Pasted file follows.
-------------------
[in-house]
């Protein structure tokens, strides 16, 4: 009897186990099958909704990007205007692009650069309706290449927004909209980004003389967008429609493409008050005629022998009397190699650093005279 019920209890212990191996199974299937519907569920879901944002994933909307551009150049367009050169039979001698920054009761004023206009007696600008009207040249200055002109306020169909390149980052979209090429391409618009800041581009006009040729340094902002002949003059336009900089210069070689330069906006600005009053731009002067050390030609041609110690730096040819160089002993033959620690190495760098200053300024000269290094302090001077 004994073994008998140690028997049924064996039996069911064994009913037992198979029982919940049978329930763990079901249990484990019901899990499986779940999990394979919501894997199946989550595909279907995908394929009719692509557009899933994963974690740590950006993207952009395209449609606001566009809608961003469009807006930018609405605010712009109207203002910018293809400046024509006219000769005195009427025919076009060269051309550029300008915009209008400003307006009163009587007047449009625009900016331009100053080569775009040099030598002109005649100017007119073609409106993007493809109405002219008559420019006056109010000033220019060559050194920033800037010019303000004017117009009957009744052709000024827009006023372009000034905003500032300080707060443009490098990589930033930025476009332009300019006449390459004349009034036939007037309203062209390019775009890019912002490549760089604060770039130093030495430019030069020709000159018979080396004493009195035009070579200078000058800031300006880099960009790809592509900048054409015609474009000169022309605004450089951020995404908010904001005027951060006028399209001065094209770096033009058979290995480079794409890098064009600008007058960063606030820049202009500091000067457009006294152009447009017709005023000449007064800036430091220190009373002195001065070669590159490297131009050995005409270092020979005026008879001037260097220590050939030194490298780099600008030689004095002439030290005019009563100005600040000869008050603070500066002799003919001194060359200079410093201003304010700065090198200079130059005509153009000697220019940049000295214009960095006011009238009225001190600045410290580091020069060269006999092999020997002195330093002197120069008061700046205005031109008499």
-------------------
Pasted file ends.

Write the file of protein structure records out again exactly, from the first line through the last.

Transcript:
[in-house]
């Protein structure tokens, strides 16, 4: 009897186990099958909704990007205007692009650069309706290449927004909209980004003389967008429609493409008050005629022998009397190699650093005279 019920209890212990191996199974299937519907569920879901944002994933909307551009150049367009050169039979001698920054009761004023206009007696600008009207040249200055002109306020169909390149980052979209090429391409618009800041581009006009040729340094902002002949003059336009900089210069070689330069906006600005009053731009002067050390030609041609110690730096040819160089002993033959620690190495760098200053300024000269290094302090001077 004994073994008998140690028997049924064996039996069911064994009913037992198979029982919940049978329930763990079901249990484990019901899990499986779940999990394979919501894997199946989550595909279907995908394929009719692509557009899933994963974690740590950006993207952009395209449609606001566009809608961003469009807006930018609405605010712009109207203002910018293809400046024509006219000769005195009427025919076009060269051309550029300008915009209008400003307006009163009587007047449009625009900016331009100053080569775009040099030598002109005649100017007119073609409106993007493809109405002219008559420019006056109010000033220019060559050194920033800037010019303000004017117009009957009744052709000024827009006023372009000034905003500032300080707060443009490098990589930033930025476009332009300019006449390459004349009034036939007037309203062209390019775009890019912002490549760089604060770039130093030495430019030069020709000159018979080396004493009195035009070579200078000058800031300006880099960009790809592509900048054409015609474009000169022309605004450089951020995404908010904001005027951060006028399209001065094209770096033009058979290995480079794409890098064009600008007058960063606030820049202009500091000067457009006294152009447009017709005023000449007064800036430091220190009373002195001065070669590159490297131009050995005409270092020979005026008879001037260097220590050939030194490298780099600008030689004095002439030290005019009563100005600040000869008050603070500066002799003919001194060359200079410093201003304010700065090198200079130059005509153009000697220019940049000295214009960095006011009238009225001190600045410290580091020069060269006999092999020997002195330093002197120069008061700046205005031109008499």